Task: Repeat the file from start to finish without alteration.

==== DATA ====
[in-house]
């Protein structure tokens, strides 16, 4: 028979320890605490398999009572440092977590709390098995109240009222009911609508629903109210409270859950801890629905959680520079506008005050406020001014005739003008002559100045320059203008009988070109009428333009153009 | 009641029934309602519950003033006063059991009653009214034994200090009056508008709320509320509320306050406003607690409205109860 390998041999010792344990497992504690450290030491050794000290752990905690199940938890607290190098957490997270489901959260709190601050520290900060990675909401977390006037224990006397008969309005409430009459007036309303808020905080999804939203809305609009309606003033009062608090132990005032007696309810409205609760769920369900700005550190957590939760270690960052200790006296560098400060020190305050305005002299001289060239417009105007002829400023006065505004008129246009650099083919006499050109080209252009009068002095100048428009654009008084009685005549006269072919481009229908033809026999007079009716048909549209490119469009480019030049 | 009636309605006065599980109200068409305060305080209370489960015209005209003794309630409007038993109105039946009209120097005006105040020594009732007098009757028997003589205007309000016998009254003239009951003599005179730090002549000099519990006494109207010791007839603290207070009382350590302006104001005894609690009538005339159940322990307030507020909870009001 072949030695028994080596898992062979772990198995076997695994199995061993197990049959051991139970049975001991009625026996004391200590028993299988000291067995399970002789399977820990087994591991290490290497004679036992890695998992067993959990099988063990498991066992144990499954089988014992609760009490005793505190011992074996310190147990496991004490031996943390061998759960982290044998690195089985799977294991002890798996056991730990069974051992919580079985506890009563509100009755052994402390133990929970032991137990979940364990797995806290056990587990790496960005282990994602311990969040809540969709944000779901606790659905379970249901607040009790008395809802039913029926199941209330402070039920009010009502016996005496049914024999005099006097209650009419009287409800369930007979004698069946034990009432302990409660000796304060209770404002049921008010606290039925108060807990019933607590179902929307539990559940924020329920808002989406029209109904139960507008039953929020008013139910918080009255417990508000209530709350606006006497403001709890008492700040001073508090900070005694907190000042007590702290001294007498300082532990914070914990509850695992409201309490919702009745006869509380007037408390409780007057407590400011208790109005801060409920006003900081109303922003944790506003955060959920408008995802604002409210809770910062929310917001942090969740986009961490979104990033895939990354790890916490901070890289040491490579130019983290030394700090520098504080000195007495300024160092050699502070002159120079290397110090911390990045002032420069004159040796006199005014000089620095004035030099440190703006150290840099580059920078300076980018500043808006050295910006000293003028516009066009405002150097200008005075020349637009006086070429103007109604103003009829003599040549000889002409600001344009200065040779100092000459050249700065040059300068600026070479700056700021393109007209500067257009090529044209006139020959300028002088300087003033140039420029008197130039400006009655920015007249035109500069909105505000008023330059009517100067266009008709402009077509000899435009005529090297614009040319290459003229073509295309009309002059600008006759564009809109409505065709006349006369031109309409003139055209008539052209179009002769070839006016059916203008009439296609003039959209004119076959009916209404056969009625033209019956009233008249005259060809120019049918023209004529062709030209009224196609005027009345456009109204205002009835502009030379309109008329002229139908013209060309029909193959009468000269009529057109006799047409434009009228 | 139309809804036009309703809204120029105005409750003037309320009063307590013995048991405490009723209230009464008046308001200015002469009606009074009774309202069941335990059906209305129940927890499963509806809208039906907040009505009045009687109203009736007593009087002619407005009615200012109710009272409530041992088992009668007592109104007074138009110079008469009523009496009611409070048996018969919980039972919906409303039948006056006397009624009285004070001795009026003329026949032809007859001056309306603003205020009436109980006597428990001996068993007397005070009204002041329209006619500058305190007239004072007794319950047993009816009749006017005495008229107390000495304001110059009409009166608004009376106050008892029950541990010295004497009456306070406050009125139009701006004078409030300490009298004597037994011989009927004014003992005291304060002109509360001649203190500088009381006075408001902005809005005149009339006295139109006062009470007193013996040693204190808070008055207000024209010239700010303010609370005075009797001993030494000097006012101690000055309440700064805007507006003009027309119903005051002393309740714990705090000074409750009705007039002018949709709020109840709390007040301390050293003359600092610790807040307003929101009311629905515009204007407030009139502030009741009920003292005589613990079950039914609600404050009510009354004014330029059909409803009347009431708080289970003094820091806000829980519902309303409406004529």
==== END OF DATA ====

[in-house]
């Protein structure tokens, strides 16, 4: 028979320890605490398999009572440092977590709390098995109240009222009911609508629903109210409270859950801890629905959680520079506008005050406020001014005739003008002559100045320059203008009988070109009428333009153009 | 009641029934309602519950003033006063059991009653009214034994200090009056508008709320509320509320306050406003607690409205109860 390998041999010792344990497992504690450290030491050794000290752990905690199940938890607290190098957490997270489901959260709190601050520290900060990675909401977390006037224990006397008969309005409430009459007036309303808020905080999804939203809305609009309606003033009062608090132990005032007696309810409205609760769920369900700005550190957590939760270690960052200790006296560098400060020190305050305005002299001289060239417009105007002829400023006065505004008129246009650099083919006499050109080209252009009068002095100048428009654009008084009685005549006269072919481009229908033809026999007079009716048909549209490119469009480019030049 | 009636309605006065599980109200068409305060305080209370489960015209005209003794309630409007038993109105039946009209120097005006105040020594009732007098009757028997003589205007309000016998009254003239009951003599005179730090002549000099519990006494109207010791007839603290207070009382350590302006104001005894609690009538005339159940322990307030507020909870009001 072949030695028994080596898992062979772990198995076997695994199995061993197990049959051991139970049975001991009625026996004391200590028993299988000291067995399970002789399977820990087994591991290490290497004679036992890695998992067993959990099988063990498991066992144990499954089988014992609760009490005793505190011992074996310190147990496991004490031996943390061998759960982290044998690195089985799977294991002890798996056991730990069974051992919580079985506890009563509100009755052994402390133990929970032991137990979940364990797995806290056990587990790496960005282990994602311990969040809540969709944000779901606790659905379970249901607040009790008395809802039913029926199941209330402070039920009010009502016996005496049914024999005099006097209650009419009287409800369930007979004698069946034990009432302990409660000796304060209770404002049921008010606290039925108060807990019933607590179902929307539990559940924020329920808002989406029209109904139960507008039953929020008013139910918080009255417990508000209530709350606006006497403001709890008492700040001073508090900070005694907190000042007590702290001294007498300082532990914070914990509850695992409201309490919702009745006869509380007037408390409780007057407590400011208790109005801060409920006003900081109303922003944790506003955060959920408008995802604002409210809770910062929310917001942090969740986009961490979104990033895939990354790890916490901070890289040491490579130019983290030394700090520098504080000195007495300024160092050699502070002159120079290397110090911390990045002032420069004159040796006199005014000089620095004035030099440190703006150290840099580059920078300076980018500043808006050295910006000293003028516009066009405002150097200008005075020349637009006086070429103007109604103003009829003599040549000889002409600001344009200065040779100092000459050249700065040059300068600026070479700056700021393109007209500067257009090529044209006139020959300028002088300087003033140039420029008197130039400006009655920015007249035109500069909105505000008023330059009517100067266009008709402009077509000899435009005529090297614009040319290459003229073509295309009309002059600008006759564009809109409505065709006349006369031109309409003139055209008539052209179009002769070839006016059916203008009439296609003039959209004119076959009916209404056969009625033209019956009233008249005259060809120019049918023209004529062709030209009224196609005027009345456009109204205002009835502009030379309109008329002229139908013209060309029909193959009468000269009529057109006799047409434009009228 | 139309809804036009309703809204120029105005409750003037309320009063307590013995048991405490009723209230009464008046308001200015002469009606009074009774309202069941335990059906209305129940927890499963509806809208039906907040009505009045009687109203009736007593009087002619407005009615200012109710009272409530041992088992009668007592109104007074138009110079008469009523009496009611409070048996018969919980039972919906409303039948006056006397009624009285004070001795009026003329026949032809007859001056309306603003205020009436109980006597428990001996068993007397005070009204002041329209006619500058305190007239004072007794319950047993009816009749006017005495008229107390000495304001110059009409009166608004009376106050008892029950541990010295004497009456306070406050009125139009701006004078409030300490009298004597037994011989009927004014003992005291304060002109509360001649203190500088009381006075408001902005809005005149009339006295139109006062009470007193013996040693204190808070008055207000024209010239700010303010609370005075009797001993030494000097006012101690000055309440700064805007507006003009027309119903005051002393309740714990705090000074409750009705007039002018949709709020109840709390007040301390050293003359600092610790807040307003929101009311629905515009204007407030009139502030009741009920003292005589613990079950039914609600404050009510009354004014330029059909409803009347009431708080289970003094820091806000829980519902309303409406004529």